Reasonable and Defensible, Water Policy Urged
Last updated 4/4/2018 at 11:59am
Two lawyers with expertise in state-wide water policy asked Borregans at the BWD’s Annual Town Hall meeting on March 28 to carefully consider the legal hurdles – mostly time and money - involved with actions and policies included in the writing, submission, and implementation of our Groundwater Sustainability Plan (GSP), due out in final form by Jan. 2020. Tom Bunn and Steve Anderson highly recommended that, based on their experiences with landmark water law cases, our GSP consists of “reasonable and defensible” actions that will hold up in court. Members of the public, farmers, and virtually anyone not satisfied with GSP particulars can take their case to court.
Bunn and Anderson were two of the speakers at the Town Hall, attended by nearly 100 people, where the BWD Board of Directors and consultants to the Board led a discussion of the current status of our BWD and GSP.
Board member Joe Tatusko presented a recommendation to adopt the Capital Improvement Plan (CIP) and project projections for eight current and future fiscal years (July – June) “that range from fresh water production from our nine wells, distribution, storage and projects for our Waste Water Treatment Plant.”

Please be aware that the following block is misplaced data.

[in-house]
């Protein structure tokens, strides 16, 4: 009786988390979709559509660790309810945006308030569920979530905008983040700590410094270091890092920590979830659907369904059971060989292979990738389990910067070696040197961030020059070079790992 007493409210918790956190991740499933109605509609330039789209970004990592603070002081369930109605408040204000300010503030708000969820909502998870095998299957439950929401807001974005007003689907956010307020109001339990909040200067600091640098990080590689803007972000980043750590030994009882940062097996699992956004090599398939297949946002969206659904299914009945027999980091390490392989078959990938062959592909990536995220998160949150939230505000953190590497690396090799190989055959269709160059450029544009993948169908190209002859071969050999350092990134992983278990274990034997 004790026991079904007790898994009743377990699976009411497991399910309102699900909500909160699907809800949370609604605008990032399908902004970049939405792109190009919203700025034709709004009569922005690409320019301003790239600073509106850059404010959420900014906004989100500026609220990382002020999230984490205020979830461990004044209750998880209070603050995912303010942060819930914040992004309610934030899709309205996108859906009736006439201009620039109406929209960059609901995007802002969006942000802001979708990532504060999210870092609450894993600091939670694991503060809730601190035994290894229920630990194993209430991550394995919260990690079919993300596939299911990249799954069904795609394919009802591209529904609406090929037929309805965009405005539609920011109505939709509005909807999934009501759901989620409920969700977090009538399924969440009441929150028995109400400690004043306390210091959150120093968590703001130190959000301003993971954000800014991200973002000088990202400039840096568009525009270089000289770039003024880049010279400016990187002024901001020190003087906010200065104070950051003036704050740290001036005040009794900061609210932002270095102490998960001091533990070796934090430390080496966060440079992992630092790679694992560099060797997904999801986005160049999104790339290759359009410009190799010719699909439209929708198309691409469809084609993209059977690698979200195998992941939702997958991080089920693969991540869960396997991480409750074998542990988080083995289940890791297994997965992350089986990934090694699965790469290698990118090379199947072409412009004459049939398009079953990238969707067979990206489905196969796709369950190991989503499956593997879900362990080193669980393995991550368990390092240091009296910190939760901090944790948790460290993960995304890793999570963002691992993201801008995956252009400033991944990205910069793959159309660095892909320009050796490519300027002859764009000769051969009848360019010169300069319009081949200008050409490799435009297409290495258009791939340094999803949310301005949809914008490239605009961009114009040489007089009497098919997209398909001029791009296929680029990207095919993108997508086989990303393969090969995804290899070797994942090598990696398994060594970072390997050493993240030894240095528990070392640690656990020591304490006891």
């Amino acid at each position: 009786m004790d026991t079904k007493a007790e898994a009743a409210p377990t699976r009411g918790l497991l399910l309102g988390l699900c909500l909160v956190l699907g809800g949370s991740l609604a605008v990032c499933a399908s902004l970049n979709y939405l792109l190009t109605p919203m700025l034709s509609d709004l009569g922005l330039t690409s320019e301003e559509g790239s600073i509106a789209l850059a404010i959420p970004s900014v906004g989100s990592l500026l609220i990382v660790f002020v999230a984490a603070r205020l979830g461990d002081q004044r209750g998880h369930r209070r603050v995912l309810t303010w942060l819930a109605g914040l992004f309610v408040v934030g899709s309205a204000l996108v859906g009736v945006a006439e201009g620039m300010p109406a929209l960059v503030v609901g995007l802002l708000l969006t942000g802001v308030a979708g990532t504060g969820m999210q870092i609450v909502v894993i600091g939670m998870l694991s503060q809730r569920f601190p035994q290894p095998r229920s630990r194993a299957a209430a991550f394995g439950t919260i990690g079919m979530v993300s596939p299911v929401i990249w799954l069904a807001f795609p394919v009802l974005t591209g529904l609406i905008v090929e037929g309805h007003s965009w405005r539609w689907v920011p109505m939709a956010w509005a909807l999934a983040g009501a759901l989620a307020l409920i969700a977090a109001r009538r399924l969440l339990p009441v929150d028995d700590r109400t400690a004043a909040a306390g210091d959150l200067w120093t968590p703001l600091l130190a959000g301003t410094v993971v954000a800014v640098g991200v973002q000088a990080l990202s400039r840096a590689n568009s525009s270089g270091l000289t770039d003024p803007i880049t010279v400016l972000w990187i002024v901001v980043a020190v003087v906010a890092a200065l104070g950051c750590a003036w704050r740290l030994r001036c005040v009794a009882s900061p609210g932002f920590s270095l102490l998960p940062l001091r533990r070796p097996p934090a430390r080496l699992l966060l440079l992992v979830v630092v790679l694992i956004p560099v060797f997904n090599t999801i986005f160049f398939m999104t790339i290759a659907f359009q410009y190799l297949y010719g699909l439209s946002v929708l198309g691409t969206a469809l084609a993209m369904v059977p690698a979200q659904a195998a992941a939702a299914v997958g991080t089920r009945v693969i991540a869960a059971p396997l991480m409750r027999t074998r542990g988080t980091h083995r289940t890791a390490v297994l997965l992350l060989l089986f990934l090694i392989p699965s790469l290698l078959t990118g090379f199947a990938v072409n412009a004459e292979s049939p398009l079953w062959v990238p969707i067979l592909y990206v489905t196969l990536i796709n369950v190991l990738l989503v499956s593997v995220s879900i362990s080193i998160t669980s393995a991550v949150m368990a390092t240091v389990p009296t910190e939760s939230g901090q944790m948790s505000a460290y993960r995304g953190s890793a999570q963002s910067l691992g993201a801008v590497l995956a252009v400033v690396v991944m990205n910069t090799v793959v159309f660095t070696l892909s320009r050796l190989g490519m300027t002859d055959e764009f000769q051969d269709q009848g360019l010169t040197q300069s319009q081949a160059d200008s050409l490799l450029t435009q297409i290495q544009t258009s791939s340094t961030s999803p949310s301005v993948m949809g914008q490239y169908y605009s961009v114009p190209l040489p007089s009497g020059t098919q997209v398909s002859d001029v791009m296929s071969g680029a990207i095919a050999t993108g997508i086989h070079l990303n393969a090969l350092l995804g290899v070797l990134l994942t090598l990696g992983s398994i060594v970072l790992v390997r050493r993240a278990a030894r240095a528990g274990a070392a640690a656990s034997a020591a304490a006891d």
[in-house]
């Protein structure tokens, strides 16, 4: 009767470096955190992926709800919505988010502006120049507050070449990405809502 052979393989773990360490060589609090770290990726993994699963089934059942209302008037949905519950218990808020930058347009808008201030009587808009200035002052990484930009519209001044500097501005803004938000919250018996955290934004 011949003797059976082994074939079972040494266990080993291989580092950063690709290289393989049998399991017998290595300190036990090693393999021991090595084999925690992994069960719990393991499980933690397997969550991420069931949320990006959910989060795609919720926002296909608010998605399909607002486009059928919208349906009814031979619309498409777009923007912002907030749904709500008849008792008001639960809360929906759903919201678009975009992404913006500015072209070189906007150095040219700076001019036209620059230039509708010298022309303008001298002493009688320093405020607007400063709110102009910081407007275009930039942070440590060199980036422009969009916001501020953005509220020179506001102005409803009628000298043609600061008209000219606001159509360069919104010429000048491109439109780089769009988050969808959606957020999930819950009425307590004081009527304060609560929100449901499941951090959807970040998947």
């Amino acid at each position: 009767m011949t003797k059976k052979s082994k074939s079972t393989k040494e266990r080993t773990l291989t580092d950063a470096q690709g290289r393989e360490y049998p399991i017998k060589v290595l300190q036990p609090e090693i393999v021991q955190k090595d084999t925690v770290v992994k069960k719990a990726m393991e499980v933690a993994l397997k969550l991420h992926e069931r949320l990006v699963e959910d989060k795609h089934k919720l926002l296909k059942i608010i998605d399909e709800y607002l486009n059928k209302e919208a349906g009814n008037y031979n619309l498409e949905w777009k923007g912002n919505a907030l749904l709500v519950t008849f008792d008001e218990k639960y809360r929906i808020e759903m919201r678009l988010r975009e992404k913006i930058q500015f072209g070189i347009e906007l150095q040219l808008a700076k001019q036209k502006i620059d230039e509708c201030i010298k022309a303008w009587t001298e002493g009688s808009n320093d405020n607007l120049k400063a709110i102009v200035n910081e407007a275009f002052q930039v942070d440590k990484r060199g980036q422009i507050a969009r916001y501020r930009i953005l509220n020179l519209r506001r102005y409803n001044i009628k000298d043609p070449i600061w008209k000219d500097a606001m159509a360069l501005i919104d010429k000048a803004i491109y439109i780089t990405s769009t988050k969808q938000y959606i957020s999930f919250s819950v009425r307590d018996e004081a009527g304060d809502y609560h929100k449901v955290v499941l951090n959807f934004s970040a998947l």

Board member Lyle Brecht discussed the economics involved with our water situation. Based on studies, he said, property values decline if water rates don’t keep up with demand for both quantity and quality of water. He cited the Flint, Michigan example where skimping on a few million dollars in infrastructure improvements resulted in hundreds of millions in mitigation costs and legal expenses when lead from the delivery pipes was introduced into the potable water supply.
In summary, there is a 150-year history of water law on the books, defining and attempting to fairly adjudicate who has what rights, which rights are superior to others (overlying, appropriative, prescriptive, in that order), and how water gets allocated among competing users.
The two water law experts both made clear that new water law, despite placing the “human right” to fresh water above all other water rights has not been tested in the courts. The Sustainable Groundwater Management Act (SGMA) calls for mandatory reductions in groundwater use, but does not say how that is to be accomplished. Options include direct reduction, fallowing land, purchasing water credits, and others.
But with the variety and complexity of different use reduction scenarios affecting disparate stakeholders in a community, there naturally arise legal disputes.
Full story can be found in the April 5 issue of the Borrego Sun.